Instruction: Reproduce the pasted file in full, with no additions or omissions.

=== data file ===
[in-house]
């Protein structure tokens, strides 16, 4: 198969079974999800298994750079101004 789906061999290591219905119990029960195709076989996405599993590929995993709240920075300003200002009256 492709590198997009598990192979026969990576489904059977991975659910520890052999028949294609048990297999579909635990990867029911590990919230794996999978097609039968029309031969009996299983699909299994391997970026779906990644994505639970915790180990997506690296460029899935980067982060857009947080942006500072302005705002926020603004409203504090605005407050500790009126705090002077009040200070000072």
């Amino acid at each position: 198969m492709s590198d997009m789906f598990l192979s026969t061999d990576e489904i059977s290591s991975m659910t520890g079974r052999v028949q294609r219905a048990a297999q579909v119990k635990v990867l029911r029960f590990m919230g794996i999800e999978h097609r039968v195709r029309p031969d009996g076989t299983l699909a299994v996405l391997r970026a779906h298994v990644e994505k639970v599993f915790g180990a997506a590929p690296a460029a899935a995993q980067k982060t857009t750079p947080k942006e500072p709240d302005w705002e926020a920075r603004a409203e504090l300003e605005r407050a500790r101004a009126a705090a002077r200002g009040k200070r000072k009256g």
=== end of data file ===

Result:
[in-house]
């Protein structure tokens, strides 16, 4: 198969079974999800298994750079101004 789906061999290591219905119990029960195709076989996405599993590929995993709240920075300003200002009256 492709590198997009598990192979026969990576489904059977991975659910520890052999028949294609048990297999579909635990990867029911590990919230794996999978097609039968029309031969009996299983699909299994391997970026779906990644994505639970915790180990997506690296460029899935980067982060857009947080942006500072302005705002926020603004409203504090605005407050500790009126705090002077009040200070000072």
């Amino acid at each position: 198969m492709s590198d997009m789906f598990l192979s026969t061999d990576e489904i059977s290591s991975m659910t520890g079974r052999v028949q294609r219905a048990a297999q579909v119990k635990v990867l029911r029960f590990m919230g794996i999800e999978h097609r039968v195709r029309p031969d009996g076989t299983l699909a299994v996405l391997r970026a779906h298994v990644e994505k639970v599993f915790g180990a997506a590929p690296a460029a899935a995993q980067k982060t857009t750079p947080k942006e500072p709240d302005w705002e926020a920075r603004a409203e504090l300003e605005r407050a500790r101004a009126a705090a002077r200002g009040k200070r000072k009256g």